There are some things in life that you just shouldn’t skimp on to ensure that what you get is up to the job. For example, bad shoes will ruin your day within two hours just like a crap mattress will ruin your night in the same period of time. Likewise, if your brakes don’t have what it takes to handle your towing needs, then you’re going to have a very bad day.
Why mess with them? Manufacturers know what they’re doing … don’t they?
Yes, they do know what they’re doing. But your vehicle was built to a budget and built with the assumption that you won’t be regularly towing a heavy load. Car manufacturers assume that you will reach your GVM once in a blue moon and not every camping trip, that you haven’t changed the tyre size, and that when you’re towing, you’re not regularly towing at maximum capacity.
If you are towing a heavy caravan, you’d expect your engine to struggle a bit, so why do we forget that our vehicle’s brakes will struggle with the extra workload as well? That, we can’t answer, but we do know how to upgrade them to make them safer and perform better for towing.
Just to make it clear, we’re discussing your tow vehicle’s brakes, not your Electric Brake Controller, which is a whole different topic that you can read all about here:
The basics of brakes
Before we discuss how to upgrade your brakes so that they perform better when you’re towing your caravan around this wonderful Land Down Under, let’s do a quick 101 on what’s in a brake system so that the next section makes sense.
Feel free to skip this bit and go straight to the upgrade options if this is not new to you.
Have you ever noticed that when you put your foot on the brake while the engine is off, the pedal is hard? You can thank the brake booster for that. It uses vacuum from the engine to amplify the force you apply to the brake pedal.
The master cylinder takes this amplified pressure from the brake pedal and converts it into a hydraulic system. You’ll find it bolted directly to the other side of your brake booster.
If the master cylinder was a tap, the brake lines would be its hoses. The brake lines transport the hydraulic fluid from the master cylinder to the brakes on each corner.
Remember when you were a kid and, much to your mum’s disgust, you would slow your pushbike down by dragging your shoes on the ground? Well, that’s kind of what the brake caliper does. It takes the hydraulic pressure you’ve sent through the lines and then pushes the brake pads (your shoes) into the disc (the road).
Your brake pads are the friction material that is used to slow you down. If your brake pads have more bite, then naturally you will stop quicker.
This is what the pads clamp down on and where the force is applied to actually slow you down.
A brake drum is an inverted brake disc. Instead of a set of outside pads that clamp down onto a disc, instead, C-shaped brake ‘shoes’ push out from the inside on the drum.
So now that you’re in the know, let’s talk about how to improve these components for better and safer towing.
Upgrade your brake pads
The first port of call is usually to upgrade your brake pads as it’s cheap and can be done in less than an hour. Upgraded pads will improve your stopping power and safety in two main ways when towing. The first way is due to the more aggressive material that allows for more friction to be applied to the rotor, therefore improving your stopping power.
The second way is better heat resistance. When you’re towing, particularly in hilly country where you’ll find yourself constantly braking, the pad material eventually breaks down and then hardens with a smooth surface. Obviously, this is not ideal when more friction is what we are aiming for.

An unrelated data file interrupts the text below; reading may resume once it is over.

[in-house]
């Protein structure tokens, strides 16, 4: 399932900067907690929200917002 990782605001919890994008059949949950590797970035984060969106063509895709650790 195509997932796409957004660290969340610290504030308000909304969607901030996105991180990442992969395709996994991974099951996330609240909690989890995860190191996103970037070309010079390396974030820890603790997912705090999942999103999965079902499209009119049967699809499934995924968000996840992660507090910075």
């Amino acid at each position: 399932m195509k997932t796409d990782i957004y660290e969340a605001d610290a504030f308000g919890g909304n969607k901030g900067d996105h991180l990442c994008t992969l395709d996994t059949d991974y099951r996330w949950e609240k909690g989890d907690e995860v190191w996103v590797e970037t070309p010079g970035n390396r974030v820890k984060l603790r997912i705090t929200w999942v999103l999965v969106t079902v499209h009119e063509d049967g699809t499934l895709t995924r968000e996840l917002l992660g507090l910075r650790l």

Improve your brake lines
The hydraulic fluid that your brake lines carry works by being incompressible. What this means is, that if you apply 5mm of movement at one end, you’ll get 5mm of movement at the other. This is ideal for braking because you want every bit of force from your foot to transfer to the brake pads. However, brake lines tend to balloon as they age, making them not quite as incompressible as they once were. Now, part of the energy applied to the brake pedal is being wasted ballooning out the brake lines rather than stopping your actual vehicle.
Generally, your vehicle will come standard with rubber lines. Swapping these out for steel braided lines will ensure you get as much stopping power as possible.
Upgrade your rotors
Upgrading your brake rotors will improve your brake performance and safety in a number of ways, including the all important heat management. To put it simply, the hotter your brakes get, the worse they perform.
Premium rotors will generally feature internal venting, modern metal compounds and unique designs that will remove the heat as quick as possible, slowing down brake fade when fully loaded and towing. They may even have slots, holes or dimples in the rotors that give brake dust and gases somewhere to escape, allowing the pad to make better contact and therefore slow you down quicker.
Get a complete brake upgrade kit
Sometimes its better to go the whole hog and get it right the first time. If you want the best of the best, consider an upgrade kit that includes a number of these upgrades.
Upgrade your brake booster
If your vehicle is getting on in years, upgrading your brake booster might be in order. A dual diaphragm brake booster will increase how much amplification is applied when you put your foot on the brake pedal due to it having two internal compartments for vacuum to be applied to. Alternatively, hydraulic brake boosters work by using the pressure from the power steering pump.
We all want to be safe on the roads, so make sure your brakes are up to the job. Particularly if you’re new to towing, haven’t had your brakes looked at for a while or are towing a heavy load.